Sabrena Noria, MD, PhD, FACS, received a large institutional grant to study patient-centered outcomes as they relate to obesity and bariatric surgery. In reviewing the data from patients who had bariatric surgery at the Ohio State Wexner Medical Center from 2014–2016, Dr. Noria found there was a significant disparity in postsurgery readmission rates between Medicare and Medicaid patients and all other patients covered under different insurance providers.
During that two-year time span, 18% of the bariatric surgery patients were insured by Medicare or Medicaid, but they had twice the readmission rate of non-Medicare or Medicaid patients. Many times, these readmissions could have been prevented if symptoms had been identified sooner.
The number of Medicare and Medicaid patients receiving bariatric surgery at the Ohio State Wexner Medical Center continues to increase, so determining why this disparity exists is critical to long-term patient outcomes.
Dr. Noria’s hypothesis is that many barriers to care are causing this disparity, whether it be health literacy, lack of a primary care physician, unreliable transportation or obesity bias.
“There has been a lot of research in the emergency medicine world about the lack of a primary care physician and other social determinants leading to the overuse of the emergency room and more frequent readmission rates, but there hasn’t been much done specifically to study bariatric surgery in this way,” Dr. Noria says.
This mixed method study began in May 2019 and will follow patients for up to 12 months after surgery during their normal postsurgery visits to track readmission rates and the reasons that led to the readmissions. Patients will fill out a survey and be interviewed by a researcher so that the team can start to identify common themes that are causing this disparity in readmission rates.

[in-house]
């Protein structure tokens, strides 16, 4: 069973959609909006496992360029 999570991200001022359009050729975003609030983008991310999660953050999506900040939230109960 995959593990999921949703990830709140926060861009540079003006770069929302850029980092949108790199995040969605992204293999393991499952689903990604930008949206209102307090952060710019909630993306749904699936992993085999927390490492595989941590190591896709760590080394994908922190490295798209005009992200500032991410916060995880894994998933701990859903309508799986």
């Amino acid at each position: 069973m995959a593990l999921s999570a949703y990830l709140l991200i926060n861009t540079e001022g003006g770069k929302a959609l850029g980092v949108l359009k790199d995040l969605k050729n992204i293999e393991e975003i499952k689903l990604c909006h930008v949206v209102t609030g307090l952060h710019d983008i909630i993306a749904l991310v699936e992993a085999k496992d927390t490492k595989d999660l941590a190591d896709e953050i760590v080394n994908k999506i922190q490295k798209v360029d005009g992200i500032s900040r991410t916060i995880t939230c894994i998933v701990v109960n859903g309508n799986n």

After the initial data is collected, the team will determine the most common themes from the open-ended interviews and use those plus the responses from the quantitative survey to create a master survey that will be administered across all bariatric surgery patients during their follow-up visits.
“Our hope is that by identifying the obstacles that promote patients seeking care in the emergency department, we can mitigate these barriers and reduce the readmission rate among Medicare and Medicaid patients,” Dr. Noria says.
Post-study, she foresees an outpatient bariatric surgery navigator to help patients manage hurdles that might prevent them from seeking appropriate follow-up care before it becomes emergent.
“There are so many social and psychological factors that affect this, and we can’t just rely on the EMR to tell us the full story,” she says.
Initial data collection will continue through January 2020, and the general population surveys will be administered for the following 12 months, with the goal of evaluation and creating an intervention in 2021.